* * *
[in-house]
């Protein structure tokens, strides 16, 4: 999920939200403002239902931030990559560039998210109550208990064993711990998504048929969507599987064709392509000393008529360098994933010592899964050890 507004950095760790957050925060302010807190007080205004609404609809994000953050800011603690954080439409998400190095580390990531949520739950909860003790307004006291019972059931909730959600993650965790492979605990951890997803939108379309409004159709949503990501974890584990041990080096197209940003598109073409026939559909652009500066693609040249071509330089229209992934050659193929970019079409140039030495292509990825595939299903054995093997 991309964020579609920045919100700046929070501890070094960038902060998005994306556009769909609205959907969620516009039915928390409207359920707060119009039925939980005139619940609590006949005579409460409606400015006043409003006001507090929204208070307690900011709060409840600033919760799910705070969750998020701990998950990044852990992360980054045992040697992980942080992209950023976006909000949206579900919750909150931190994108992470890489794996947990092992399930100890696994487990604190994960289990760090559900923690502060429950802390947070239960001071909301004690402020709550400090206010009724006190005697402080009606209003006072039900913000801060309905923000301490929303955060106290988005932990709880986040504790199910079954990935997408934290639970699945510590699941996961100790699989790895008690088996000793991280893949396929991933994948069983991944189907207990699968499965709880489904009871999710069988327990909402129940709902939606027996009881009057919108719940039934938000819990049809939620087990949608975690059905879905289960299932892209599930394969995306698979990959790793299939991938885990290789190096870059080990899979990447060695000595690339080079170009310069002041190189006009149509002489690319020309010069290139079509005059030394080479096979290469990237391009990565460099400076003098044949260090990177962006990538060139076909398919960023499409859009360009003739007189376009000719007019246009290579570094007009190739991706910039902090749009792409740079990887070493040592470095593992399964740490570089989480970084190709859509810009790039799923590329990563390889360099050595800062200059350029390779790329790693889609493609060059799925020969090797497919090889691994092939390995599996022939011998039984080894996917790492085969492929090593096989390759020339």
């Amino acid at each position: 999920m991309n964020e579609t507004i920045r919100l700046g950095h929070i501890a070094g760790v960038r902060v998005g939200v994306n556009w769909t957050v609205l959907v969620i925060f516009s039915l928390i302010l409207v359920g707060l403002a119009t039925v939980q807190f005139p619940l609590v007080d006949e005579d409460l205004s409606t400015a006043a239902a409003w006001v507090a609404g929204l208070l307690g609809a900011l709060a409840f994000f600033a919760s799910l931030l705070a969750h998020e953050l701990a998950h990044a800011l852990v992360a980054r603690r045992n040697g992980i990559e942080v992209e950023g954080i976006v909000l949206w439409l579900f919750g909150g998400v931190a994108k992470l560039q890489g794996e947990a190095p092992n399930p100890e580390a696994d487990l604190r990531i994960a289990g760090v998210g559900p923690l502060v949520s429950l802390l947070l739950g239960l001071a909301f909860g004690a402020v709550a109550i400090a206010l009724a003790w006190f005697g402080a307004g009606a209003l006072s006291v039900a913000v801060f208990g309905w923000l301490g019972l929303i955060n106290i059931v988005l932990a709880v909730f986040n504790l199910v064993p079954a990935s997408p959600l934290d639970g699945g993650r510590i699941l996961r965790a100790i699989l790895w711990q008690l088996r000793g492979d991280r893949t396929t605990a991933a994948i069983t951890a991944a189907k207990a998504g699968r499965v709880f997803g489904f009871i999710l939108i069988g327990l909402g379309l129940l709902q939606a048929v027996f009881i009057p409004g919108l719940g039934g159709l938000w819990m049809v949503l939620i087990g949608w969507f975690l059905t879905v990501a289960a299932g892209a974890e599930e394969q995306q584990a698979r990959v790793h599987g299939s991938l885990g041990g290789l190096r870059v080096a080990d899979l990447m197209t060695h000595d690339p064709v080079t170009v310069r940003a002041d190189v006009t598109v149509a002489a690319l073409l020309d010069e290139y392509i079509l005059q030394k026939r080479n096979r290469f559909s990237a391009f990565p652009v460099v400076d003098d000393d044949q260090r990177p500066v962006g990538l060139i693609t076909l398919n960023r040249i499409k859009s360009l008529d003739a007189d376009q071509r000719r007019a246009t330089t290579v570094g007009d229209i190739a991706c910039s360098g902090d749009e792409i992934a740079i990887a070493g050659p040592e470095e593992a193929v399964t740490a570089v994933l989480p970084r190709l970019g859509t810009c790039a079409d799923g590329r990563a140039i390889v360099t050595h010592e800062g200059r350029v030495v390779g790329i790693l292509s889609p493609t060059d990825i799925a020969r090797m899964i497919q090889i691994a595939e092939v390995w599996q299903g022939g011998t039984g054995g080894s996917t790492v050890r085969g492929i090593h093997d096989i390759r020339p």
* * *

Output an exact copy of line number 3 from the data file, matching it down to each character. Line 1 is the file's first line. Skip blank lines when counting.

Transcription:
């Amino acid at each position: 999920m991309n964020e579609t507004i920045r919100l700046g950095h929070i501890a070094g760790v960038r902060v998005g939200v994306n556009w769909t957050v609205l959907v969620i925060f516009s039915l928390i302010l409207v359920g707060l403002a119009t039925v939980q807190f005139p619940l609590v007080d006949e005579d409460l205004s409606t400015a006043a239902a409003w006001v507090a609404g929204l208070l307690g609809a900011l709060a409840f994000f600033a919760s799910l931030l705070a969750h998020e953050l701990a998950h990044a800011l852990v992360a980054r603690r045992n040697g992980i990559e942080v992209e950023g954080i976006v909000l949206w439409l579900f919750g909150g998400v931190a994108k992470l560039q890489g794996e947990a190095p092992n399930p100890e580390a696994d487990l604190r990531i994960a289990g760090v998210g559900p923690l502060v949520s429950l802390l947070l739950g239960l001071a909301f909860g004690a402020v709550a109550i400090a206010l009724a003790w006190f005697g402080a307004g009606a209003l006072s006291v039900a913000v801060f208990g309905w923000l301490g019972l929303i955060n106290i059931v988005l932990a709880v909730f986040n504790l199910v064993p079954a990935s997408p959600l934290d639970g699945g993650r510590i699941l996961r965790a100790i699989l790895w711990q008690l088996r000793g492979d991280r893949t396929t605990a991933a994948i069983t951890a991944a189907k207990a998504g699968r499965v709880f997803g489904f009871i999710l939108i069988g327990l909402g379309l129940l709902q939606a048929v027996f009881i009057p409004g919108l719940g039934g159709l938000w819990m049809v949503l939620i087990g949608w969507f975690l059905t879905v990501a289960a299932g892209a974890e599930e394969q995306q584990a698979r990959v790793h599987g299939s991938l885990g041990g290789l190096r870059v080096a080990d899979l990447m197209t060695h000595d690339p064709v080079t170009v310069r940003a002041d190189v006009t598109v149509a002489a690319l073409l020309d010069e290139y392509i079509l005059q030394k026939r080479n096979r290469f559909s990237a391009f990565p652009v460099v400076d003098d000393d044949q260090r990177p500066v962006g990538l060139i693609t076909l398919n960023r040249i499409k859009s360009l008529d003739a007189d376009q071509r000719r007019a246009t330089t290579v570094g007009d229209i190739a991706c910039s360098g902090d749009e792409i992934a740079i990887a070493g050659p040592e470095e593992a193929v399964t740490a570089v994933l989480p970084r190709l970019g859509t810009c790039a079409d799923g590329r990563a140039i390889v360099t050595h010592e800062g200059r350029v030495v390779g790329i790693l292509s889609p493609t060059d990825i799925a020969r090797m899964i497919q090889i691994a595939e092939v390995w599996q299903g022939g011998t039984g054995g080894s996917t790492v050890r085969g492929i090593h093997d096989i390759r020339p």